Same data may be used for different tasks

=> We need extensible representations.

OWL/RDF ontologies are highly extensible data schemasproviding:

easy integration of new corpora with annotation schemas that need not be identical, as long as they are compatible. 

easy merging of data defined modulo one ontology with data modulo another ontology. 

additional alignments between the ontologies can be provided by the annotation providers – corpus curators or text mining system developers.

Rdf tool availability

RDF: Tool Availability

OWL reasoners for data integrity checking

RDF and OWL APIs for multiple programming languages facilitate easy programmatic generation and manipulation of annotations or RDF data representing text mining results.

SPARQL query language can be directly used for calculating system performance metrics as well as for various searches in the gold standard corpora. 

Multiple implementations of RDF databases (triplestores) are available that facilitate efficient storing and querying of large volumes of annotations.

Semantic model mutation impact extraction ontology mieo

Semantic Model: Mutation Impact Extraction Ontology (MIEO)

Riazanov A, Laurila JB and Baker C, Deploying mutation impact text-mining software with the SADI Semantic Web Services framework, BMC Bioinformatics 2011, 12(Suppl 4):S6 and Nona Naderi and René Witte, Automated extraction and semantic analysis of mutation impacts from the biomedical literature, BMC Genomics2012, 13(Suppl 4):S10 

Benchmarking with sparql

Benchmarking with SPARQL

SPARQL is query language for RDF data.

Create a new SPARQL query or change an existing one is usually easier than create or rewrite some scripts.

We use named graphs (identified subsets of RDF statements) to separate results coming from different systems or different experiments and gold-standard data: results from different experiments, and even gold standard data from different corpora.

Basically, metrics are calculated by comparing 2 graphs and finding overlaps between them.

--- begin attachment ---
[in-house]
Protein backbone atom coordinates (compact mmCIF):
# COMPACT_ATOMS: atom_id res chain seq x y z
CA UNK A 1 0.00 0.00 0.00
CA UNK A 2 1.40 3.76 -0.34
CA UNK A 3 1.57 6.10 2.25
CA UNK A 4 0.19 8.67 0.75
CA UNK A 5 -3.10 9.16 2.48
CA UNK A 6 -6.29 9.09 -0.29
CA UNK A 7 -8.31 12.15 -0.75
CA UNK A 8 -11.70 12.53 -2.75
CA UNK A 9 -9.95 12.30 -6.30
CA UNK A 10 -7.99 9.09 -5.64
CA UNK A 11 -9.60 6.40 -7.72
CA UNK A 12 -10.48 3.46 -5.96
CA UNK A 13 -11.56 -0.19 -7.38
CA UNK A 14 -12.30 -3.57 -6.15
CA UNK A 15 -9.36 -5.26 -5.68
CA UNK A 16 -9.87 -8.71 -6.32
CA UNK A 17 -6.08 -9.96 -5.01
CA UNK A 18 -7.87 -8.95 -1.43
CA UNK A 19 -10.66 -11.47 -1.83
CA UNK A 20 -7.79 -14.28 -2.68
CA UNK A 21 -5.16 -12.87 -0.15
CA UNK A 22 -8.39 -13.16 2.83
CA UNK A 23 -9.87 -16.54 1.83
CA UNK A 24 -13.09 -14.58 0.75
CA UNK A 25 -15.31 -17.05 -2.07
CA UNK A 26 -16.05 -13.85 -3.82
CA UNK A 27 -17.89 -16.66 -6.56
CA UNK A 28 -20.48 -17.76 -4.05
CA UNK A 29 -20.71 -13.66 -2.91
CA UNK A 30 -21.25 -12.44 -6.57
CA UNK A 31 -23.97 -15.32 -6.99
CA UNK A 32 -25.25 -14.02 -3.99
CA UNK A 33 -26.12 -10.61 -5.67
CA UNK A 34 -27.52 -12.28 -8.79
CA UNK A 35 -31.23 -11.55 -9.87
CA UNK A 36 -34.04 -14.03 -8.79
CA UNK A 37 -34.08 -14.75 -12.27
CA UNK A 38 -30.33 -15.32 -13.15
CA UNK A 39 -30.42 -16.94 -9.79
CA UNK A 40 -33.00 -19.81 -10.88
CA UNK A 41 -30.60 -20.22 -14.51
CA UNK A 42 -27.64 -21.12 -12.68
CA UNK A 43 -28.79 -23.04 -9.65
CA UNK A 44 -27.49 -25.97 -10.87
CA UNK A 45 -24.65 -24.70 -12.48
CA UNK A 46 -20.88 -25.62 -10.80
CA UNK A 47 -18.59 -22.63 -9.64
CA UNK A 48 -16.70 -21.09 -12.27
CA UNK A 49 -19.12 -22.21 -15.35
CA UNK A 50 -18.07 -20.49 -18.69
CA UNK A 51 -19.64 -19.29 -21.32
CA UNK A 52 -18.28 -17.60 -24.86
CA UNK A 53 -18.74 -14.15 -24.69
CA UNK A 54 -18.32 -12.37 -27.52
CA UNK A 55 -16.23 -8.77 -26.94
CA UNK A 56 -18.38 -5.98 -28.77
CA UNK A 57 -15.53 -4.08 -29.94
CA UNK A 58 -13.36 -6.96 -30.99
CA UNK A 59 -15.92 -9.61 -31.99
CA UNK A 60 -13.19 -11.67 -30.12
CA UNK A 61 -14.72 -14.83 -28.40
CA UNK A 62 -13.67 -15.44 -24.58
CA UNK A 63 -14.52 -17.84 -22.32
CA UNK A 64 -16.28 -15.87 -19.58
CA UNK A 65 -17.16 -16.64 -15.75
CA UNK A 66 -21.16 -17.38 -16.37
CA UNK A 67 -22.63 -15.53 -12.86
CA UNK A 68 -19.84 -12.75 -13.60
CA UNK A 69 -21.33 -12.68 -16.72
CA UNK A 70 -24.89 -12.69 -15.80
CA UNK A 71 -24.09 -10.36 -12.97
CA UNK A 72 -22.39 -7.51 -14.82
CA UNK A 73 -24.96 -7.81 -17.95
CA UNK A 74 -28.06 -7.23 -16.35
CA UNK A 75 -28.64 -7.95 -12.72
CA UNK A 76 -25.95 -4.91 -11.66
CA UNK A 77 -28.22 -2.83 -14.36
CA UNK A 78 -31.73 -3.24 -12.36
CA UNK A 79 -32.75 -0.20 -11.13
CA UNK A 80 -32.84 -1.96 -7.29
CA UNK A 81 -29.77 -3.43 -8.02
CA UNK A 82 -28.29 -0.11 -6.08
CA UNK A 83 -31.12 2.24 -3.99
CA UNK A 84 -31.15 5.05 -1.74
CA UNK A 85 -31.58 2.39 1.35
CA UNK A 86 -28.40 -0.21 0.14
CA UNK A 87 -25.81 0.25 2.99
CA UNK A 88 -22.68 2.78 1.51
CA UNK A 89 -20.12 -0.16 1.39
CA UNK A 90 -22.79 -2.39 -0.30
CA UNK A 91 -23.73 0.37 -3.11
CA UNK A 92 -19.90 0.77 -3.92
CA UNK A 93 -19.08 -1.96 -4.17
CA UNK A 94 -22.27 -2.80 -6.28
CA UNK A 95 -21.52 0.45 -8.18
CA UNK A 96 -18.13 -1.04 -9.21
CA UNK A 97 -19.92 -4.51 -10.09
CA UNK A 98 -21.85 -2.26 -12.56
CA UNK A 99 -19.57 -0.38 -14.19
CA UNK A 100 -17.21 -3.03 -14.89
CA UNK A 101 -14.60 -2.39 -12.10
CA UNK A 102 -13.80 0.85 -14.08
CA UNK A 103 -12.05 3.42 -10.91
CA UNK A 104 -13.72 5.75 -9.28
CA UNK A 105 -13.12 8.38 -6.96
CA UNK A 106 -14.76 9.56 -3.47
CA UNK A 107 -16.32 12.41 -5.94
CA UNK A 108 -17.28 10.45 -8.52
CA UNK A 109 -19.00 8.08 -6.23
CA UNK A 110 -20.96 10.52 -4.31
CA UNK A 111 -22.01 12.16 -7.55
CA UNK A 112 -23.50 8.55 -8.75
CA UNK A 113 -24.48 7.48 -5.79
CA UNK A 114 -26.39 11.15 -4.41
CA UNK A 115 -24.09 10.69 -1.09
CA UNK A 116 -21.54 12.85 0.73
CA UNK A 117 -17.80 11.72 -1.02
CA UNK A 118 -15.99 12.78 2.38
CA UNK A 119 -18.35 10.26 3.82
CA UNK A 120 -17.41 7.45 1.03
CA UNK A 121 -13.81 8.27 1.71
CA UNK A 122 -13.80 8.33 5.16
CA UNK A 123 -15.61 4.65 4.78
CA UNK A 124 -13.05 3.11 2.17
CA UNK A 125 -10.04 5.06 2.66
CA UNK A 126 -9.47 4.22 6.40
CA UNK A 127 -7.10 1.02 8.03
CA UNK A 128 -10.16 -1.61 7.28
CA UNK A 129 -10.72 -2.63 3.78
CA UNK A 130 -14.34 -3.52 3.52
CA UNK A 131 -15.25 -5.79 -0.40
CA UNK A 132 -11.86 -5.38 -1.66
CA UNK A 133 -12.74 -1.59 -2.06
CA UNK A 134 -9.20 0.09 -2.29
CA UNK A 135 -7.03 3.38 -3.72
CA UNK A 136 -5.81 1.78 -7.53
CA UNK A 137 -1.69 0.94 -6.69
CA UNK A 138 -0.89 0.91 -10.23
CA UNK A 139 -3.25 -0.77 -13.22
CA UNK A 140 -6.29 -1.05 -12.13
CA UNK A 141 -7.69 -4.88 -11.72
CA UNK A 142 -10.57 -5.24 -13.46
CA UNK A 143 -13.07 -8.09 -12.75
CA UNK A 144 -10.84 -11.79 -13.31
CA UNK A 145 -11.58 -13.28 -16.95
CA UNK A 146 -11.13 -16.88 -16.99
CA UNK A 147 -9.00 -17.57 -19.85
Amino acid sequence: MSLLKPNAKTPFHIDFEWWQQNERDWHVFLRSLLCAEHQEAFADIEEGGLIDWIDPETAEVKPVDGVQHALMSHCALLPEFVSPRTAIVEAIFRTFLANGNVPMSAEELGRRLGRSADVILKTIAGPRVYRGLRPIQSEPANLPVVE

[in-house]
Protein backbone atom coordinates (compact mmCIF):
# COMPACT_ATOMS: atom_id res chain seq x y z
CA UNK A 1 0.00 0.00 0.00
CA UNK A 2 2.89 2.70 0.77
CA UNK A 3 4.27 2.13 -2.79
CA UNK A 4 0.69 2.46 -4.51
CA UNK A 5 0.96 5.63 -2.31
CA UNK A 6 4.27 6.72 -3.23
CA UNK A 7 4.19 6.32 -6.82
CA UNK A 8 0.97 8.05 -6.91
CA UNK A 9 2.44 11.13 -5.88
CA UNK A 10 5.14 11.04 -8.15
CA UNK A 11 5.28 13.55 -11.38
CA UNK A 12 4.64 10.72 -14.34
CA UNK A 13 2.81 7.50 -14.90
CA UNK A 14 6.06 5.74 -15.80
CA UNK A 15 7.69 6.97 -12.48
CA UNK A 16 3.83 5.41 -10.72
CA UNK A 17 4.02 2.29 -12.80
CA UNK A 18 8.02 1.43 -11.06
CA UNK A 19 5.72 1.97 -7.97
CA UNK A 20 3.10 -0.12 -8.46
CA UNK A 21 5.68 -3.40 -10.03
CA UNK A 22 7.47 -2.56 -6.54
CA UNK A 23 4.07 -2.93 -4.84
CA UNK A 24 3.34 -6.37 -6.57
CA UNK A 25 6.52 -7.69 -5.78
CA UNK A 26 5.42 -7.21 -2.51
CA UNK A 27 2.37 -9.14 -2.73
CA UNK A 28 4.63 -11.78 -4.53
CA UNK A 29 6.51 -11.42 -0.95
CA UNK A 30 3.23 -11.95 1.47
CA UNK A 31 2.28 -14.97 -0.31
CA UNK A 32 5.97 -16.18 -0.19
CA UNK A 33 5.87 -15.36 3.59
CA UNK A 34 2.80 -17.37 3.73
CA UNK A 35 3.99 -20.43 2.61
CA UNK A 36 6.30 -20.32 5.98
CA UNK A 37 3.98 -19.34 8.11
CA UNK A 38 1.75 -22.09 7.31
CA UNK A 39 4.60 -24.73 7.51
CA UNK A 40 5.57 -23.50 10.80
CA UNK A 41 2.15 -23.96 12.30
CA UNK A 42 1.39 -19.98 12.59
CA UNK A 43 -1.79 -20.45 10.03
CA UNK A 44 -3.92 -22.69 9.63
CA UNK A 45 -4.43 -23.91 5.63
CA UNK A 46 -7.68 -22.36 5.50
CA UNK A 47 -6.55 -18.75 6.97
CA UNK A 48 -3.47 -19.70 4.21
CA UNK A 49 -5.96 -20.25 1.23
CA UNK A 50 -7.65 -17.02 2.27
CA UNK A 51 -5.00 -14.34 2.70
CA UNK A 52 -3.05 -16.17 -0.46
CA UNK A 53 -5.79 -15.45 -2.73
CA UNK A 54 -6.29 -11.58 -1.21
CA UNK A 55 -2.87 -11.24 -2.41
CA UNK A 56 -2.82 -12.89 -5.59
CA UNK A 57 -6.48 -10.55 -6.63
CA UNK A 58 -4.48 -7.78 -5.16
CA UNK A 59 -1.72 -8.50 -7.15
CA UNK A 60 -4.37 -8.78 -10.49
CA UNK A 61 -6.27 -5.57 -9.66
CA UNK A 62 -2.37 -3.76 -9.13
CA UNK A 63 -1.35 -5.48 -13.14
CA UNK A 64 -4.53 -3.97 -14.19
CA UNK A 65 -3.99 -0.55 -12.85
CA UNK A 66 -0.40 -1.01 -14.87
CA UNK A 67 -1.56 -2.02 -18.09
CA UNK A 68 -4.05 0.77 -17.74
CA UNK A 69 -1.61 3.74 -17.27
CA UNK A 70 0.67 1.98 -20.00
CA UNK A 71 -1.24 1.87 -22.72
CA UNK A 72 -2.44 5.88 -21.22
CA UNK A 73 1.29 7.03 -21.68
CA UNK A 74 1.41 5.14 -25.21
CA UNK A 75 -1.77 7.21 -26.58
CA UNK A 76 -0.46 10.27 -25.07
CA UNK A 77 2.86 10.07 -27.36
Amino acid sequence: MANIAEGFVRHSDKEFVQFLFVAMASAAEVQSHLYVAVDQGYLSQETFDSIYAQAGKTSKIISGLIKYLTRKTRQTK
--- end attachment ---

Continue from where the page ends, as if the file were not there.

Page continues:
Corpus development kinmutbase

Corpus Development: KinMutBase

A subset of 201 documents annotated with singular amino acid substitutions grounded to proteins

Curation – using MutationFinder (high recall) and comparing the results with the annotations in the database. Based on this comparison, we discarded about 70 documents that appear annotated with protein-level mutations not explicitly mentioned in the documents

The final size of the corpus is 128 documents. In total, we have 271 mutations linked to 26 different UniProt identifiers.

Primarily for Mutation Grounding Evaluations

Stenberg KA, Riikonen PT, Vihinen M., KinMutBase, a database of human disease-causing protein kinase mutations , Nucleic Acids Res. 1999 Jan 1;27(1):362-4.

Corpus development enzyminer

Corpus Development: EnzyMiner

Full text documents (38) randomly selected from EnzyMiner*abstracts

Documents with proteins from 49 UniProt Ids and 24 different species.

Coverage: 488 statements (occurrences of impact information in text), 61 molecular functions and 29 combined mutations.

Annotated Information:

Studied protein-level mutations, in the form of singular amino acid substitutions. For situations when effects of several simultaneous amino acid substitutions are studied, we annotate them as combined mutations.

Proteinsto which the mutations are related are identified with UniProt IDs. Host organisms / sets of specific protein sequences can be identified via UniProtIDs.

Protein properties specified as Gene Ontology Molecular function classes.

Mutation impacts qualified as Positive, Negative or Neutral.

Text fragmentsfrom where information was extracted from. Typical fragments contain mentions of protein properties, impact directionality words, such as “increased” or “worse”, mutation mentions, protein and organism names, etc.

Documentsidentified with PubMed IDs.

* YeniterziS, Sezerman U., EnzyMiner: automatic identification of protein level mutations and their impact on target enzymes from PubMed abstracts.

BMC Bioinformatics. 2009 Aug 27;10 Suppl 8:S2.



As a part of our infrastructure, we created a small set of simple utilities, which facilitate data access: